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The news explosion

Reuter's newspaper article

Lincoln assassinated! (1865) : Reuter's first big 'scoop'

By the time of the American Civil War (1861-1865), numerous attempts had been made to lay a transatlantic telegraph cable. None had worked - so far - but Reuter decided to be ready with an operation in Ireland, where the cable would come ashore. He laid his own line across Ireland, from Cork to Crookhaven on the west coast - the closest point to America.

In April 1865, as the Civil War ended, Reuter's preparations paid off with one of the 'scoops' of the century. A passing ship brought word of the assassination of U.S. President Abraham Lincoln and Reuter was two hours ahead of his rivals in flashing the news to London. It made Reuter's reputation as being first with the news.

Reuters radio, news transmission, 85 Fleet St, London, c1959

The rise of the news agencies : news on the cable

The Reuters agency eventually extended its service to the whole British press as well as to other European countries. It also expanded the content to include general and economic news from all around the world.

As overland telegraph and undersea cable networks developed, the business expanded beyond Europe to include the Far East in 1872 and South America in 1874.

In 1883 Reuters began to use a 'column printer' to transmit messages electrically to London newspapers, and in 1923 pioneered the use of radio to transmit news internationally. In 1927 the agency introduced the teleprinter to distribute news to Fleet Street.

By this time it had powerful rivals - notably United Press International (UPI) and Associated Press (AP) from America, and Agence France Presse (AFP) based in Paris.

Balloon leaving Paris, beseiged by Prussian army, 1870

The Crimean War : rise of the foreign correspondent

The Crimean War in the 1850s was the first war of the telegraph age - and saw the first serious, organised effort by a newspaper to get news from their 'man on the spot.' This ushered in the era of the foreign correspondent. Naturally, covering major wars provided the first assignments for the new breed of journalist.

William Howard Russell's despatches for The Times inspired other newspapers to follow suit. He came to epitomise the foreign correspondent: cunning, determined, willing to brave all sorts of conditions to get the story, and attentive to detail with an occasional poetic streak. As Russell said later, he was 'the miserable parent of a luckless tribe'.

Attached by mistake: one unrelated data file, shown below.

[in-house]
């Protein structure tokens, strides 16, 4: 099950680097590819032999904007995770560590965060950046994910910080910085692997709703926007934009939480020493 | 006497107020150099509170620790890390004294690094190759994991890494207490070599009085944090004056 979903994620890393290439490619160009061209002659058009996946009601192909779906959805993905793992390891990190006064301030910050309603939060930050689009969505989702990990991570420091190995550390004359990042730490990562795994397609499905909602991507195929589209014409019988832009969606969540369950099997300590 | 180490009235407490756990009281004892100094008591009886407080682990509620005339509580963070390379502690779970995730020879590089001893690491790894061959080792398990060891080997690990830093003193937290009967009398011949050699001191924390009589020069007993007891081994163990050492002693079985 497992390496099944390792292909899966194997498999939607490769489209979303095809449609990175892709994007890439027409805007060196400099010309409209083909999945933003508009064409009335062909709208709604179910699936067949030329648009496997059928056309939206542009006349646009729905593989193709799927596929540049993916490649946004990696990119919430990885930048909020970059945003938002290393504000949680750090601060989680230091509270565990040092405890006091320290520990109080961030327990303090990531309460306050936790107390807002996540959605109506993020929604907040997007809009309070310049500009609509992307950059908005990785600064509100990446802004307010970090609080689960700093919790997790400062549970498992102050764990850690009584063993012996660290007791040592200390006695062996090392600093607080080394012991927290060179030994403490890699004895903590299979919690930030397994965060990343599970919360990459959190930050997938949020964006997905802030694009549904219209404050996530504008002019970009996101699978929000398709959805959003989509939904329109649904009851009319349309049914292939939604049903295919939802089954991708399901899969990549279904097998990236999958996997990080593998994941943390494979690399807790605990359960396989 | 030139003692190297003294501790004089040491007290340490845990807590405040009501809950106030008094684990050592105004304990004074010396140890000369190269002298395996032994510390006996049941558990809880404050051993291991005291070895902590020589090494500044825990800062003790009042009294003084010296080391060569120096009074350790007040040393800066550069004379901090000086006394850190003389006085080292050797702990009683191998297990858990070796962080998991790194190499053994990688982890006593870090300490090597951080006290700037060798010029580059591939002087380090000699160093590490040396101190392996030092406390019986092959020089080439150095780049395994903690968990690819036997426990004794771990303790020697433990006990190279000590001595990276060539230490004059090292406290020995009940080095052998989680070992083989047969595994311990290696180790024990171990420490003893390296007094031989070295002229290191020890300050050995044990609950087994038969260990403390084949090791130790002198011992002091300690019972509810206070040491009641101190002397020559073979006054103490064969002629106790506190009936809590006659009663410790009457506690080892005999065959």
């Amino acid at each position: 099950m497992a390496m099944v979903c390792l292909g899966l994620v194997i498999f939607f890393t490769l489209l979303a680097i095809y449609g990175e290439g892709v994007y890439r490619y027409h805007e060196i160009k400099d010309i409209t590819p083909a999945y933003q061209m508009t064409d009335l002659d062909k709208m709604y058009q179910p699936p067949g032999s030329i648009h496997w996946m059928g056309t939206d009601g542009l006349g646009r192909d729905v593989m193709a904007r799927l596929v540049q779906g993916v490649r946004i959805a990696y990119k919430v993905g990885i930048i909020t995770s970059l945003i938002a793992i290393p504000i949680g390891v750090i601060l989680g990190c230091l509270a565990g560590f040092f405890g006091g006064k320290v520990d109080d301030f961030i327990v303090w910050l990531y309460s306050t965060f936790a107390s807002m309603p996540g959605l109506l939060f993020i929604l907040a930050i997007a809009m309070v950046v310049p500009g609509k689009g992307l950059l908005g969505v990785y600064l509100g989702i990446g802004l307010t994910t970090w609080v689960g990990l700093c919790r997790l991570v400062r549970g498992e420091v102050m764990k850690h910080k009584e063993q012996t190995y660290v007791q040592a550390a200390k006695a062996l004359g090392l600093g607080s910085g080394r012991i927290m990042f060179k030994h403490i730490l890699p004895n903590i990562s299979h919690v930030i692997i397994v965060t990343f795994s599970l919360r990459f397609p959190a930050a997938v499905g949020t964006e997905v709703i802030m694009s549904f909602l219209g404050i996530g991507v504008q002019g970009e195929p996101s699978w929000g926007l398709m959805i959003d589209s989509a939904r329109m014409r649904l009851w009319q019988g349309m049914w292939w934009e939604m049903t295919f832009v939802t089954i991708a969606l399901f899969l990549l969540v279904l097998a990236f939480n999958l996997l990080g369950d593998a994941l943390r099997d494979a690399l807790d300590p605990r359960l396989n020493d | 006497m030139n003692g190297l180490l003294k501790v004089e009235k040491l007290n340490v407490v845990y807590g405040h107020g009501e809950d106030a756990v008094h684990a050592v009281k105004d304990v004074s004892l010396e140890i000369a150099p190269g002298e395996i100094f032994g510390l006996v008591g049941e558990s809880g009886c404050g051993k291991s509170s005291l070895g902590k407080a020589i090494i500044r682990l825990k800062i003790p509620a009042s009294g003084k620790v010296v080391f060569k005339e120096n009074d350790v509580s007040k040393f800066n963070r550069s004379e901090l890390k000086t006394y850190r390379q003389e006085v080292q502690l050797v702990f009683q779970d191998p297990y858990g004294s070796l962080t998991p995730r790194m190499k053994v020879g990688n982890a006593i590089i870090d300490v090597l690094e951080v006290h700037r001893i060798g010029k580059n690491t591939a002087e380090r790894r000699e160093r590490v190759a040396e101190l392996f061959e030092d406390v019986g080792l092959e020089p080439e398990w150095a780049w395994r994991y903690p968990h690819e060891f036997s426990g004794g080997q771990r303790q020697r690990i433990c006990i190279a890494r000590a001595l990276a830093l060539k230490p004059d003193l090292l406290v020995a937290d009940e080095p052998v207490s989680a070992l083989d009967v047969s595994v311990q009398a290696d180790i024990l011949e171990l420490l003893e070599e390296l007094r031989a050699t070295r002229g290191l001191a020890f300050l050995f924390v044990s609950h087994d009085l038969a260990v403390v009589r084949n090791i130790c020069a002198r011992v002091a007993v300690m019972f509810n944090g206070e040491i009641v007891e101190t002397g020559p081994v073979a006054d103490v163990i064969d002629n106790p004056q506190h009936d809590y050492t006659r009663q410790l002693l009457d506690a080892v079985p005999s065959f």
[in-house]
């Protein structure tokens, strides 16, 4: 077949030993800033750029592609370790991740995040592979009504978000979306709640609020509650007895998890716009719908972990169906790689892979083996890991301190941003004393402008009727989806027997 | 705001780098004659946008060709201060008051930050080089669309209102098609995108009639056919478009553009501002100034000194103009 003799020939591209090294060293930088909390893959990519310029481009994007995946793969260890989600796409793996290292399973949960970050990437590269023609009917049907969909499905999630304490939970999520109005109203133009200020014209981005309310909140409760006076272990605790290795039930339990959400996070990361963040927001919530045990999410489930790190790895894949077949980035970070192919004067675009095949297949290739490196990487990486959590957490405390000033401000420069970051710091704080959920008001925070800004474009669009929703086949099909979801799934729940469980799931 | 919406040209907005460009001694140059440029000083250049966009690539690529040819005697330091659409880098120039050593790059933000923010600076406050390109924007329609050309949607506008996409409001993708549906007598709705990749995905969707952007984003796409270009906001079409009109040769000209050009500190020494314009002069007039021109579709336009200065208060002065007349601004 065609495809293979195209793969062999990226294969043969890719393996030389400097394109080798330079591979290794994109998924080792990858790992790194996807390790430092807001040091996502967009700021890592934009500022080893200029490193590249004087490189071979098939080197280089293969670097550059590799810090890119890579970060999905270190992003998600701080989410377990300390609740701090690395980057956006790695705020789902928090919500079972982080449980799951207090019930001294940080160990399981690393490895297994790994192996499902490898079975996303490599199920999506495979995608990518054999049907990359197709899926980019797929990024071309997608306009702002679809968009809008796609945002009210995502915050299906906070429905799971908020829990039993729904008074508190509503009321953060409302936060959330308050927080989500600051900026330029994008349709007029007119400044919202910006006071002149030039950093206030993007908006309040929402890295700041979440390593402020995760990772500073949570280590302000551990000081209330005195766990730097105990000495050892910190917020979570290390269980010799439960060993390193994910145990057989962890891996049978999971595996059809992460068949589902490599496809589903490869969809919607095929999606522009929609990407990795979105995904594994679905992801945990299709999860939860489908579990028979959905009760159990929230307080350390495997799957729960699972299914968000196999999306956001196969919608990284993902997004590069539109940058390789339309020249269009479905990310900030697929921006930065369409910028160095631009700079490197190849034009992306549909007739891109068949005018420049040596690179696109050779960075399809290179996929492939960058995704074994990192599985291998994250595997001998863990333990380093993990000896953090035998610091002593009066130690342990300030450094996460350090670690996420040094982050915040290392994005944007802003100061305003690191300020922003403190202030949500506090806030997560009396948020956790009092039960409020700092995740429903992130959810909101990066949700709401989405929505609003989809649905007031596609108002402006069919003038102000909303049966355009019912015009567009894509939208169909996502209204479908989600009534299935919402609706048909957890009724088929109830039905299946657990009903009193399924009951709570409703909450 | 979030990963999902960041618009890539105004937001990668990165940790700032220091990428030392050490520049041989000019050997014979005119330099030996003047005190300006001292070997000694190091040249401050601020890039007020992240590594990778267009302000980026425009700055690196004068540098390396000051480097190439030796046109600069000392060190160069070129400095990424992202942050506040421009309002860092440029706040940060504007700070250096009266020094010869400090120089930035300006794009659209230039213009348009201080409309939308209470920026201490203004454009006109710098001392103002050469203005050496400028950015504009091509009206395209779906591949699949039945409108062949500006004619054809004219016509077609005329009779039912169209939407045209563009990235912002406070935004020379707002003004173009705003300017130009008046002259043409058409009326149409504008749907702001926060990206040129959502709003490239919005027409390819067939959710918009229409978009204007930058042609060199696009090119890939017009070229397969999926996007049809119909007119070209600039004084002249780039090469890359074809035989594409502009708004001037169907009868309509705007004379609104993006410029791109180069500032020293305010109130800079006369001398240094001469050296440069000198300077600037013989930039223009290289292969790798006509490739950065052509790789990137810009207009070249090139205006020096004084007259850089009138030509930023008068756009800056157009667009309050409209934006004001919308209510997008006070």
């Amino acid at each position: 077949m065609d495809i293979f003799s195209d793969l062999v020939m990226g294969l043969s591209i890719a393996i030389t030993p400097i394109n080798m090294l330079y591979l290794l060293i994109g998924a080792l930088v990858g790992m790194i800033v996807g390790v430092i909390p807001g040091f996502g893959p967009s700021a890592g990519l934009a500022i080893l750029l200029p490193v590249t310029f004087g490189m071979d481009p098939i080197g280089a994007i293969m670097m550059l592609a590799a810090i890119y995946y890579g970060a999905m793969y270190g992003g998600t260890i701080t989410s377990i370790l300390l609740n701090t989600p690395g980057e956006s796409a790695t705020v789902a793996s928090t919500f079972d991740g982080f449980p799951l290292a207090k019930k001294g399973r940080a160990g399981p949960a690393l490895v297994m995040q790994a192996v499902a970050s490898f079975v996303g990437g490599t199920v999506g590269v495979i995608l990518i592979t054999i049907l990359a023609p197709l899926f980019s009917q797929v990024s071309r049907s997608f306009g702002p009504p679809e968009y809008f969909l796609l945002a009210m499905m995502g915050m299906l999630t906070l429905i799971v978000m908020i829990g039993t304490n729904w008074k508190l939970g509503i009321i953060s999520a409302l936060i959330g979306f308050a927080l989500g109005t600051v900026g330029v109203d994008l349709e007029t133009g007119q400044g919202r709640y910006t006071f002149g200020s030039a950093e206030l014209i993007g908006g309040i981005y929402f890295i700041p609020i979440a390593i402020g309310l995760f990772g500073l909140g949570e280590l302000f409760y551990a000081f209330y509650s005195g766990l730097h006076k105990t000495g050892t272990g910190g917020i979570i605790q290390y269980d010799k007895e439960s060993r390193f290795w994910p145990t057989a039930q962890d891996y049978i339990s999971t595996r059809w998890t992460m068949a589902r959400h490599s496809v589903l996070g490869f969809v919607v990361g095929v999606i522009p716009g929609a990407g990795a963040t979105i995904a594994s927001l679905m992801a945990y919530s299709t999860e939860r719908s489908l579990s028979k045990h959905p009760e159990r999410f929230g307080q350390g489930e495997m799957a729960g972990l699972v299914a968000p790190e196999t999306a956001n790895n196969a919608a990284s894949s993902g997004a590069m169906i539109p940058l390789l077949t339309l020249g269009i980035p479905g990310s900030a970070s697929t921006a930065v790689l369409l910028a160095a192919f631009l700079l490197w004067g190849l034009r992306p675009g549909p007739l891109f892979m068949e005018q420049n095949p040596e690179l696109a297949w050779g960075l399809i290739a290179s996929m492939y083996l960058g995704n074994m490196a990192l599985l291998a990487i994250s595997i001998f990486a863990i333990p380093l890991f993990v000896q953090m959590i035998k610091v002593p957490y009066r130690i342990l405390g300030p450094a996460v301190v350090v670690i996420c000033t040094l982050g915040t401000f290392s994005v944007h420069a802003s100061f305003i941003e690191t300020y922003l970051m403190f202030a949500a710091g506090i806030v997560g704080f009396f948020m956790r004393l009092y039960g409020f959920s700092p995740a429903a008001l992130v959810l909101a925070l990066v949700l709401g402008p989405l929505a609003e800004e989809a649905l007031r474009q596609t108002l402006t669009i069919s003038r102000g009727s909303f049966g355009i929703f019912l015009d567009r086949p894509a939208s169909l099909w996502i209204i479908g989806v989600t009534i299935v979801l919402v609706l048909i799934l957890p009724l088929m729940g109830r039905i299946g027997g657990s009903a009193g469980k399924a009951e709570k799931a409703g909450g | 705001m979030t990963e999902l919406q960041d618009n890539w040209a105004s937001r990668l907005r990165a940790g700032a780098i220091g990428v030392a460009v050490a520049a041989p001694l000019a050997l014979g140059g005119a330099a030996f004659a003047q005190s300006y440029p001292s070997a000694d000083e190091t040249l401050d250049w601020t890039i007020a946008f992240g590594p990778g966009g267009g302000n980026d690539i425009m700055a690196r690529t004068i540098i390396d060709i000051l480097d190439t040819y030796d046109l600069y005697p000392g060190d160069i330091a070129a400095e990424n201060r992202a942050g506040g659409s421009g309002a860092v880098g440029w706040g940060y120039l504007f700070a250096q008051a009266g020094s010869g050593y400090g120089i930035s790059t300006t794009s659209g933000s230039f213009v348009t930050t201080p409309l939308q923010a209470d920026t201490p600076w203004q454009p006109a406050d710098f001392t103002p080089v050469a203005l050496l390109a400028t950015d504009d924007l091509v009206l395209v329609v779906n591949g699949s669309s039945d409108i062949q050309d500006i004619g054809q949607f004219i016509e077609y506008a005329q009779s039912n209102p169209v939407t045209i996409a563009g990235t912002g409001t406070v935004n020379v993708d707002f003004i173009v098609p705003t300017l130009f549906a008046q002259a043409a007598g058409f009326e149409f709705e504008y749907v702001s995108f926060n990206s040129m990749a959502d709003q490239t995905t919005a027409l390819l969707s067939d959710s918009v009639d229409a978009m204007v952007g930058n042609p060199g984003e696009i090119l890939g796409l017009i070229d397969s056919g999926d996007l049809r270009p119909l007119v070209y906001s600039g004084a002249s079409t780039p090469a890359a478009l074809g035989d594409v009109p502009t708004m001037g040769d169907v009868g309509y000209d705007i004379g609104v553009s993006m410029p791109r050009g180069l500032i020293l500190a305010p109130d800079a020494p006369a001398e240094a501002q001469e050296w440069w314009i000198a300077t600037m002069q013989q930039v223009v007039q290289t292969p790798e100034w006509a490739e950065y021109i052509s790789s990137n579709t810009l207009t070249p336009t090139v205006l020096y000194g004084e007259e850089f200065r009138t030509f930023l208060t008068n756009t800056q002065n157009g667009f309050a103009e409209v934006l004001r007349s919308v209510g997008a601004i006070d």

But Russell was soon overtaken by the type of reporting he had pioneered. During the Franco-Prussian war of 1870, he was being comprehensively outwitted and 'scooped' by his rival Archibald Forbes - who was better at gaining access to the telegraph.

Telephones at Coronation Press Centre, 1953

Explosion of newspapers : from battlefront to breakfast table

Modern newspapers were enabled by the telegraph. Indeed some owed their very names to the new technology.

The 'Daily Telegraph' was founded in London in June 1855 and within three months had become Britain's first one-penny newspaper - a forerunner of the mass circulation 'penny dreadfuls', such as the Daily Mail and Daily Express that would appear in the 1890s.

The telegraph changed the very nature of reporting because the news could be more immediate, with papers leaving space open for the latest update of what happened yesterday as opposed to a week ago. The telegraph also meant stories began to be written with the important news on top, in case the line was cut during transmission. In a city with many rival newspaper titles, like London or New York, the premium was being the first to get a 'scoop'.

A new type of journalism also emerged: a concise 'telegraphese' type of reporting that demanded lots of facts to answer the five Ws; Who, Where, When, What and Why. It was as radical an innovation in reporting then as the TV 'soundbite' is today.

Telegrams at Wembley cup final, 1935

Sports results : first with the score

The telegraph provided near-instant sports reporting, which opened up interest in local events to a national audience. Newspapers like the 'The Telegraphic News' published cricket results the following morning and the winners at the races were announced instantly to the delight of lucky gamblers across the country.

The racing authorities tried to ban telegraph reporters from their courses, worried that attendances at meets would dwindle. Getting the information became a game of cat and mouse between the two bodies. Tictac signals were relayed to telescope-peering journalists off the course, who immediately wired them back to base and race officials sometimes posted bogus results to confuse them, although by 1914 common interest ensured a compromise was pursued by both parties.

Marconi was the first to cover a sports event by wireless when he transmitted the results of the Kingstown Regatta, in Ireland, to a waiting newspaper that scooped the results before the boats were even back in harbour.

fun and games

Can you beat our games? Explode equipment to see what's inside, hear the changing sounds of telecommunications, see how telecommunications designs have changed over time or send an e-postacard.

what's on

The UK's first permanent gallery dedicated to the history of information and communication technologies opens in the new Information Age gallery at London’s Science Museum.

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Take a trip down memory lane with extracts of the interviews which have been recorded as part of the Connected Earth oral history programme.

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